The headlines are getting more panicked. “Is the junk bond crisis the start of another 2008?” reads one CNN headline. “We're in a ’profit recession.’ Is an economic recession next?” blares another from USA Today. “Will the U.S. economy slip into recession in 2016?” asks CBS News.
These seem like kind of crazy questions to be asking. The economy, by most major current and leading indicators, seems to be doing well. Growth continues to chug along, the unemployment rate has dwindled down to just 5 percent, and inflation remains subdued. Payrolls are rising, and initial jobless claims — one of the better leading indicators — have not spiked. Still, there is all sorts of turmoil giving economists and traders and politicians a lot of pause.
First and foremost, emerging markets are falling apart, with China likely to be growing at the slowest pace since 1990 and potentially heading toward an outright recession. It has been a week of chaos emanating from Beijing: Today the Chinese stock market plunged yet again, with officials shuttering the markets and sending traders home after just 29 minutes on the clock. (The delightful response of one derelict securities analyst, as recorded by Bloomberg: “All of us are talking about getting off work early today and we are happy.”)
That hit stocks in Europe, the Middle East, and elsewhere, and pushed down the price of crude to the lowest level in more than a decade. The futures markets point to a likely free-fall in the United States this morning. And for good reason: Those problems overseas have started to hit the American manufacturing sector. This week, the Institute for Supply Management announced that manufacturing had contracted at the fastest pace in six years, since the Great Recession.
Then there is the now long-simmering “profits recession,” with American companies pulling in smaller returns. During the third quarter of the year, businesses racked up $2.1 trillion, according to the Commerce Department. That’s 1.1 percent less than they made in the second quarter, and nearly 5 percent less than they made a year ago. That’s the biggest year-on-year drop since 2009, when the Great Recession was nearing full tilt.
And there are other financial indicators giving economists the heebie-jeebies. Take the exciting world of high-yield junk bonds: They’re dropping in price and getting harder to offload, as investors balk at risky corporate debt. Last year a mutual fund called the Third Avenue Focused Credit Fund said it had suffered major losses and would liquidate. “It had very concentrated positions in especially risky and illiquid bonds,” said Janet Yellen, the chair of the Federal Reserve, reassuring reporters that Third Avenue was not a canary in a coal mine. But others think it might have been — or more broadly, that the financial economy is ailing and the real economy is going to start ailing, too.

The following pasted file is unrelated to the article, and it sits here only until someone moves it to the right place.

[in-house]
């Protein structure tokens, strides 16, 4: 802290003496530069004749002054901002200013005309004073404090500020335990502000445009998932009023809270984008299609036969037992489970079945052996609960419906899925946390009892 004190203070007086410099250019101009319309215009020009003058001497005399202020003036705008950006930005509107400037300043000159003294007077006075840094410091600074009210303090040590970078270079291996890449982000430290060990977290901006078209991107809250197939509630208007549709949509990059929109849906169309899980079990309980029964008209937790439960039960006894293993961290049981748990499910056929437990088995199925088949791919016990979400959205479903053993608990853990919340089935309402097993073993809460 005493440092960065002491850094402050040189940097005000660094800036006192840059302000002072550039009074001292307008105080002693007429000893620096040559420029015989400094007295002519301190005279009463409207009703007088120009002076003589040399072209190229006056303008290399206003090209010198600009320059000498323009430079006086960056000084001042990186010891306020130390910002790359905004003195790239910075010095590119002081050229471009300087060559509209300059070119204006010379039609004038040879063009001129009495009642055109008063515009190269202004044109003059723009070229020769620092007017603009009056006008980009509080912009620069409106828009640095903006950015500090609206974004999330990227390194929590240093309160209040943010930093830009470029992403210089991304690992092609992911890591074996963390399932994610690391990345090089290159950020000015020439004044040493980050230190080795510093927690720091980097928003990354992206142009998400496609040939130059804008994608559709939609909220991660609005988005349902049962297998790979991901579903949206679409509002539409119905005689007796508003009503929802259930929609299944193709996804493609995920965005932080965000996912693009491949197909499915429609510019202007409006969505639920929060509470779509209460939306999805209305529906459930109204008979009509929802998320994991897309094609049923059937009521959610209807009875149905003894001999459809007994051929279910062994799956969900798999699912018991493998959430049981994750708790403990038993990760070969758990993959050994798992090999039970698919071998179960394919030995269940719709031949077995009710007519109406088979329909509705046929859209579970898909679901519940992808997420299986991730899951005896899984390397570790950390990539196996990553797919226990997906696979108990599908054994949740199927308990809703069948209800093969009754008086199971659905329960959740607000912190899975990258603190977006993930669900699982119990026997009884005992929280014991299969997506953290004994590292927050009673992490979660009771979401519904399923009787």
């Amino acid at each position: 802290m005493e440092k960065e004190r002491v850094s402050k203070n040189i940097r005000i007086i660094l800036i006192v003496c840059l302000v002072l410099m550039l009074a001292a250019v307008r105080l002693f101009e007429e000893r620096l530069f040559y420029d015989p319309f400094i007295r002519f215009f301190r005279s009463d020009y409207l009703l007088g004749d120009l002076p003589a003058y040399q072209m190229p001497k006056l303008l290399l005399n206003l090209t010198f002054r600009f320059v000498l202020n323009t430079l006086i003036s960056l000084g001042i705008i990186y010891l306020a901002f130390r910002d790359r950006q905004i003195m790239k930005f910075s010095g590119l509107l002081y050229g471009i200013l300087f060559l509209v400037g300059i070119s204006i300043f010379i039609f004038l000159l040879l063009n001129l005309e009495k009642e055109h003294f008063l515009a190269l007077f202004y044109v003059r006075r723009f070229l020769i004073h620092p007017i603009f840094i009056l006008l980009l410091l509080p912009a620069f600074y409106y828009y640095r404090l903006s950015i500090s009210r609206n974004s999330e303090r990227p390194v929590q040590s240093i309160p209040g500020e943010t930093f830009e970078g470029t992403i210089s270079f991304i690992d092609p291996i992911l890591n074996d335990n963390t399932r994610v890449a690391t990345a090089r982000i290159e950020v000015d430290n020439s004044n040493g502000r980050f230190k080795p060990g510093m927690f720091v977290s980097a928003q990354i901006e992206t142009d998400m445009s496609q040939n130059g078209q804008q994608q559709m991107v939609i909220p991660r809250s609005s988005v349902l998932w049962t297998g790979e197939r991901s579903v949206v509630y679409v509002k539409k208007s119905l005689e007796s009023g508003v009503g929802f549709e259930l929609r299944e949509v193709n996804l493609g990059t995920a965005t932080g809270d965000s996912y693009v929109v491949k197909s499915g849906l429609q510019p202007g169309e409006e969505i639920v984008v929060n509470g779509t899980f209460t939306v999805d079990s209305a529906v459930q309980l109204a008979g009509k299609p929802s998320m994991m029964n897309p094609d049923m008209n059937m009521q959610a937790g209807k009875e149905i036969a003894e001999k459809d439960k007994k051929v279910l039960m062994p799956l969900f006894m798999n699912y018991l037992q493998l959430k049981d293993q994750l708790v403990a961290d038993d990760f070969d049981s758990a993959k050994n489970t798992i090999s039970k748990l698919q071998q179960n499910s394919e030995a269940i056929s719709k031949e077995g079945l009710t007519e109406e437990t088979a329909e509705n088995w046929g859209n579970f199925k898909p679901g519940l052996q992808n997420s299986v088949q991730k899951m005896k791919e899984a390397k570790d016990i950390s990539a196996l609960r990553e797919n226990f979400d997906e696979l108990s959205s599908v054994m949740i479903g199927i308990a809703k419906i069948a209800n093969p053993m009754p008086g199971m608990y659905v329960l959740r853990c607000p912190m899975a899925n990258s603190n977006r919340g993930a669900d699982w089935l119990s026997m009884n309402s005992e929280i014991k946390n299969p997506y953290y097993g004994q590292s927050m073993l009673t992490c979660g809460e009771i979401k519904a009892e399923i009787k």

Hence the headlines about downturns and the hand-wringing about the next Great Recession. What if high-risk corporate debt is the new housing bubble? If unemployment is so low, doesn’t it have to go up? How long do expansions last? Aren’t investors loaded up on risk? Then there are all the issues overseas! “China has a major adjustment problem,” legendary investor George Soros told an economic forum in Sri Lanka, as reported by Bloomberg. “I would say it amounts to a crisis. When I look at the financial markets there is a serious challenge which reminds me of the crisis we had in 2008.”
Perhaps overseas, but probably not here. Again, all those other statistics about the real economy — what Americans are earning at their jobs, whether their bosses are firing them, how much money they have to spend, whether they are using their unemployment insurance — continue to look just fine. A slowdown might be inevitable, given the turmoil abroad, and the pain on corporate balance sheets, and so on. But a slowdown and a return to the panic days of 2008 are, thankfully, not the same thing. Away from the market headlines, that seems a little clearer. From the economist Tyler Cowen: “The United States will chug along at 2 percent growth, and mostly ignore what could be the beginnings of a major global recession.” Or from monetary expert Tim Duy: “I think that fears of recession in 2016 are overblown ... A broader perspective indicates little reason to be worried.”
But there is one big thing to be worried about, one that never really makes the headlines: the capacity for the United States to respond to the turmoil ahead. Companies might be in decent shape to weather a slowdown or a mild recession, what with the giant piles of cash they have sitting around waiting for a rainy day. (No, really.) The government — our government, and governments around the world — is another story. The Federal Reserve can only drop interest rates by the smidge that it has raised them, and its other major tool for juicing the economy, quantitative easing, has diminishing returns. In contrast, headed into the Great Recession, the federal funds rate was 5.25 percent and the Fed had trillions of dollars' worth of room to expand its books. It gets worse thinking about Congress. Imagine today’s House passing a stimulus bill. Imagine it passing a tax-cut-only stimulus bill. Imagine it passing a stimulus bill that contains the repeal of Obamacare. Imagine it passing a stimulus bill with a balanced-budget amendment.
That’s the thing to worry about — not that there’s a Great Recession lurking around the corner in 2016, but that whatever it is, we won’t be able to fight it.